HTML5 Mobile Development: 7 Good Ideas (and 3 Bad Ones)

HTML5 can be a boon to enterprise mobile app development, but you have to identify the right use cases to make it work. Here are 7 scenarios that make sense for HTML5, and 3 you might want to avoid.

February 13, 2013

10 Slides


As enterprises put HTML5 to work within their mobile development efforts, some are finding the standard isn't quite the silver bullet for cross-platform development as it was touted to be early on by industry prognosticators. Part of the problem, experts say, is that enterprises may be trying to shoehorn HTML5 in to every mobile development use case.

"There are many, but not all, potential application types that are very compatible with HTML5. It comes down to whether the particular application makes sense for HTML5 or whether the application's features/use cases require native," says John Wargo, senior director of mobile solution management and developer experience at SAP. "When you fail in making that determination, that's when HTML5 falls down."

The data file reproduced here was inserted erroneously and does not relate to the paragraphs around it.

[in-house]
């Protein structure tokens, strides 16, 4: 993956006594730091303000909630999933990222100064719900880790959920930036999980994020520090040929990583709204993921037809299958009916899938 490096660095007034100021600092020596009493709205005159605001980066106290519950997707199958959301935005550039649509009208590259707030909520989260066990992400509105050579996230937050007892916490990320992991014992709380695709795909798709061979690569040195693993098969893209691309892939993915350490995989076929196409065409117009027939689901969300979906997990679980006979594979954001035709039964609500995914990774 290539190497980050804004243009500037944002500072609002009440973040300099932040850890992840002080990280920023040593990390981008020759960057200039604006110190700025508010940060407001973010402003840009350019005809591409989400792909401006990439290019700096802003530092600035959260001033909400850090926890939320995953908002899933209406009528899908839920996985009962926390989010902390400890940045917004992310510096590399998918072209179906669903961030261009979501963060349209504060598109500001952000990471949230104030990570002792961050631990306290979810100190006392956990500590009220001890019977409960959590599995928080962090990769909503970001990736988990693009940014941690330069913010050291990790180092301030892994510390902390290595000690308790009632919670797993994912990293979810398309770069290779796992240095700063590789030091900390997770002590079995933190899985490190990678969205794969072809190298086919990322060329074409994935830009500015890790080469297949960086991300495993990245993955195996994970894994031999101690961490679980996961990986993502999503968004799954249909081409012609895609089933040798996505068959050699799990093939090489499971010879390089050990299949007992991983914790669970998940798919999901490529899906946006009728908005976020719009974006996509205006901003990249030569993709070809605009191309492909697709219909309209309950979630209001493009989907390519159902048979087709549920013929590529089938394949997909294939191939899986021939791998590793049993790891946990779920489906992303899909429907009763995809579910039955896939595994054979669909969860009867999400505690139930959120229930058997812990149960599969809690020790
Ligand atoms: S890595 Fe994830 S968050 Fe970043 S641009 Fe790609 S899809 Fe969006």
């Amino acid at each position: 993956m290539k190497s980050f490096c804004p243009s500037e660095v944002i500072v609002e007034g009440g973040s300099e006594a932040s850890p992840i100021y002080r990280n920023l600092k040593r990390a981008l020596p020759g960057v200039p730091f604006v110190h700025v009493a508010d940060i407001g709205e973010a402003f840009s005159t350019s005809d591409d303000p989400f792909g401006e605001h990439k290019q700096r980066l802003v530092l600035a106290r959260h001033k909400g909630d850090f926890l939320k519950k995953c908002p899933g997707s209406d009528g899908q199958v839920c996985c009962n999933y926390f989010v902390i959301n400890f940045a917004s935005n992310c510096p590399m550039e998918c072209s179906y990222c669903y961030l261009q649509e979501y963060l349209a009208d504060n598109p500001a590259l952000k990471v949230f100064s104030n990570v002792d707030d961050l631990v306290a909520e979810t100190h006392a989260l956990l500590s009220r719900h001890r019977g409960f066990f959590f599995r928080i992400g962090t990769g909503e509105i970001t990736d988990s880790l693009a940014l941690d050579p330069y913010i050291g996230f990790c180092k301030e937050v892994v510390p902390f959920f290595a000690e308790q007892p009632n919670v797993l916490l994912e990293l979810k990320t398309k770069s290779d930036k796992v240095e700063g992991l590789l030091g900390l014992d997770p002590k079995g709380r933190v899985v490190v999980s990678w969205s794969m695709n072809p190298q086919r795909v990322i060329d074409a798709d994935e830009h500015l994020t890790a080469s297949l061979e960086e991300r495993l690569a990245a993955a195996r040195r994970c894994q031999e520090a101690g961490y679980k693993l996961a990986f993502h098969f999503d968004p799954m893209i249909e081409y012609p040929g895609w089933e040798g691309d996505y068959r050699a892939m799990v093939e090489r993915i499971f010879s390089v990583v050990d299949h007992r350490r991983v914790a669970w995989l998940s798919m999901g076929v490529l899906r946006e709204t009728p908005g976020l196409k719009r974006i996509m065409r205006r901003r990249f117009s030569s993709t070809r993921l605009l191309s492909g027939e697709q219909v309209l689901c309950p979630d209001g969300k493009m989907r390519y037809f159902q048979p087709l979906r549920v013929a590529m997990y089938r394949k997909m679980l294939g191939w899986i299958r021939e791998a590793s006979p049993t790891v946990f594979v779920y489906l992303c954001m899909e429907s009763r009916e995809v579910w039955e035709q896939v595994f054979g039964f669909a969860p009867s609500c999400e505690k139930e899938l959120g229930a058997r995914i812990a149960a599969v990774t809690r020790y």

Network Computing talked to developers and mobile experts to get the scoop on when HTML5 can best serve the enterprise—and when to go native. Here's their verdict.

Use Case #1: You Need Lightweight Apps

If you need to push out simple functionality for things like directory look-ups, parts look-ups, knowledge base access, catalogs and simple workflows, HTML5 is likely the best means to making that available to all of your mobile users, Wargo says. As he explains, a lightweight app "that that simply doesn't need the performance, device integration or robustness of a native application" is a perfect candidate for HTML5. It's why so many newspapers are rolling out their apps using HTML5—the New York Times released one such iPad app last fall.

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